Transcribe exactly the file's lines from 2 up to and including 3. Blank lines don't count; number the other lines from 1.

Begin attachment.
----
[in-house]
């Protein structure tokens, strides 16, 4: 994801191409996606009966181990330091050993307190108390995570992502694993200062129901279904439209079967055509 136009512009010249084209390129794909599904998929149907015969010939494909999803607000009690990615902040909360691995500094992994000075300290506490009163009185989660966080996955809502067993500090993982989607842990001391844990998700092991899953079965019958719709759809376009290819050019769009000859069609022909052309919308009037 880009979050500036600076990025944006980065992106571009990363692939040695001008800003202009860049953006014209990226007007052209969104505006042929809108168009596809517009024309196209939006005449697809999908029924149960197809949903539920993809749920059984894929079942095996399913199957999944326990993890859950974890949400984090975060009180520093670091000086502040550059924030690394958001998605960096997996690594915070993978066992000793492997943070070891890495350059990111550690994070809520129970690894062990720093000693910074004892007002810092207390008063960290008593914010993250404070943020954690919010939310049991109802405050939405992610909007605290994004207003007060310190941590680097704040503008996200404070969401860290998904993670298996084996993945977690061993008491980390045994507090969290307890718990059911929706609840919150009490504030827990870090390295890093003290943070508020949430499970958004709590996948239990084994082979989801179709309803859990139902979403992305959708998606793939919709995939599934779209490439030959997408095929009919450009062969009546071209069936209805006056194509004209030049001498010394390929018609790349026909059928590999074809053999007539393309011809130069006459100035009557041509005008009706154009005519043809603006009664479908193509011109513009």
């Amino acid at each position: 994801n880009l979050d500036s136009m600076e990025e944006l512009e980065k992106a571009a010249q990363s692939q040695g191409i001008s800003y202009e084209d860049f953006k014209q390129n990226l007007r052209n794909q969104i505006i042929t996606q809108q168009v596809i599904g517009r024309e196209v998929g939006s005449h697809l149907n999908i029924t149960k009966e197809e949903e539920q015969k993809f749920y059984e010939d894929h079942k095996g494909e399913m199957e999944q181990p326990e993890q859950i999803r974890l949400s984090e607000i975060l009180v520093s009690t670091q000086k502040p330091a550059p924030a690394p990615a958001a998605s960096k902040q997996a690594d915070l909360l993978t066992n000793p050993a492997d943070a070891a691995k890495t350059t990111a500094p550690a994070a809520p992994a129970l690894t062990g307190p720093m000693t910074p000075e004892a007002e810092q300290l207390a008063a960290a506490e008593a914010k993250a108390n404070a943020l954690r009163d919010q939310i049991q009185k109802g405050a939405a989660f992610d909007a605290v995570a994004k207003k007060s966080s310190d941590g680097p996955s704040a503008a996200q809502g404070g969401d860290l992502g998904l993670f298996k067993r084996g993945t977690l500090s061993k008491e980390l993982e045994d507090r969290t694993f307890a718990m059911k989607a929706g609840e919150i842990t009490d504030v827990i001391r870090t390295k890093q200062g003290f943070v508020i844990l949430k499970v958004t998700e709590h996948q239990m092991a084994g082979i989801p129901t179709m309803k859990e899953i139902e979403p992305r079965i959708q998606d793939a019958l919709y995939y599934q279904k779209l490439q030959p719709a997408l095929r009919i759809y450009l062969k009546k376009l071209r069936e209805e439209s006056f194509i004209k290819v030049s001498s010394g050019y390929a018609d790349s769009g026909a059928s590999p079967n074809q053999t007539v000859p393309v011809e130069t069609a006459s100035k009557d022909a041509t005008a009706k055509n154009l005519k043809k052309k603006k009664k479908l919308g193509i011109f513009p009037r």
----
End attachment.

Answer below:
């Protein structure tokens, strides 16, 4: 994801191409996606009966181990330091050993307190108390995570992502694993200062129901279904439209079967055509 136009512009010249084209390129794909599904998929149907015969010939494909999803607000009690990615902040909360691995500094992994000075300290506490009163009185989660966080996955809502067993500090993982989607842990001391844990998700092991899953079965019958719709759809376009290819050019769009000859069609022909052309919308009037 880009979050500036600076990025944006980065992106571009990363692939040695001008800003202009860049953006014209990226007007052209969104505006042929809108168009596809517009024309196209939006005449697809999908029924149960197809949903539920993809749920059984894929079942095996399913199957999944326990993890859950974890949400984090975060009180520093670091000086502040550059924030690394958001998605960096997996690594915070993978066992000793492997943070070891890495350059990111550690994070809520129970690894062990720093000693910074004892007002810092207390008063960290008593914010993250404070943020954690919010939310049991109802405050939405992610909007605290994004207003007060310190941590680097704040503008996200404070969401860290998904993670298996084996993945977690061993008491980390045994507090969290307890718990059911929706609840919150009490504030827990870090390295890093003290943070508020949430499970958004709590996948239990084994082979989801179709309803859990139902979403992305959708998606793939919709995939599934779209490439030959997408095929009919450009062969009546071209069936209805006056194509004209030049001498010394390929018609790349026909059928590999074809053999007539393309011809130069006459100035009557041509005008009706154009005519043809603006009664479908193509011109513009």
């Amino acid at each position: 994801n880009l979050d500036s136009m600076e990025e944006l512009e980065k992106a571009a010249q990363s692939q040695g191409i001008s800003y202009e084209d860049f953006k014209q390129n990226l007007r052209n794909q969104i505006i042929t996606q809108q168009v596809i599904g517009r024309e196209v998929g939006s005449h697809l149907n999908i029924t149960k009966e197809e949903e539920q015969k993809f749920y059984e010939d894929h079942k095996g494909e399913m199957e999944q181990p326990e993890q859950i999803r974890l949400s984090e607000i975060l009180v520093s009690t670091q000086k502040p330091a550059p924030a690394p990615a958001a998605s960096k902040q997996a690594d915070l909360l993978t066992n000793p050993a492997d943070a070891a691995k890495t350059t990111a500094p550690a994070a809520p992994a129970l690894t062990g307190p720093m000693t910074p000075e004892a007002e810092q300290l207390a008063a960290a506490e008593a914010k993250a108390n404070a943020l954690r009163d919010q939310i049991q009185k109802g405050a939405a989660f992610d909007a605290v995570a994004k207003k007060s966080s310190d941590g680097p996955s704040a503008a996200q809502g404070g969401d860290l992502g998904l993670f298996k067993r084996g993945t977690l500090s061993k008491e980390l993982e045994d507090r969290t694993f307890a718990m059911k989607a929706g609840e919150i842990t009490d504030v827990i001391r870090t390295k890093q200062g003290f943070v508020i844990l949430k499970v958004t998700e709590h996948q239990m092991a084994g082979i989801p129901t179709m309803k859990e899953i139902e979403p992305r079965i959708q998606d793939a019958l919709y995939y599934q279904k779209l490439q030959p719709a997408l095929r009919i759809y450009l062969k009546k376009l071209r069936e209805e439209s006056f194509i004209k290819v030049s001498s010394g050019y390929a018609d790349s769009g026909a059928s590999p079967n074809q053999t007539v000859p393309v011809e130069t069609a006459s100035k009557d022909a041509t005008a009706k055509n154009l005519k043809k052309k603006k009664k479908l919308g193509i011109f513009p009037r």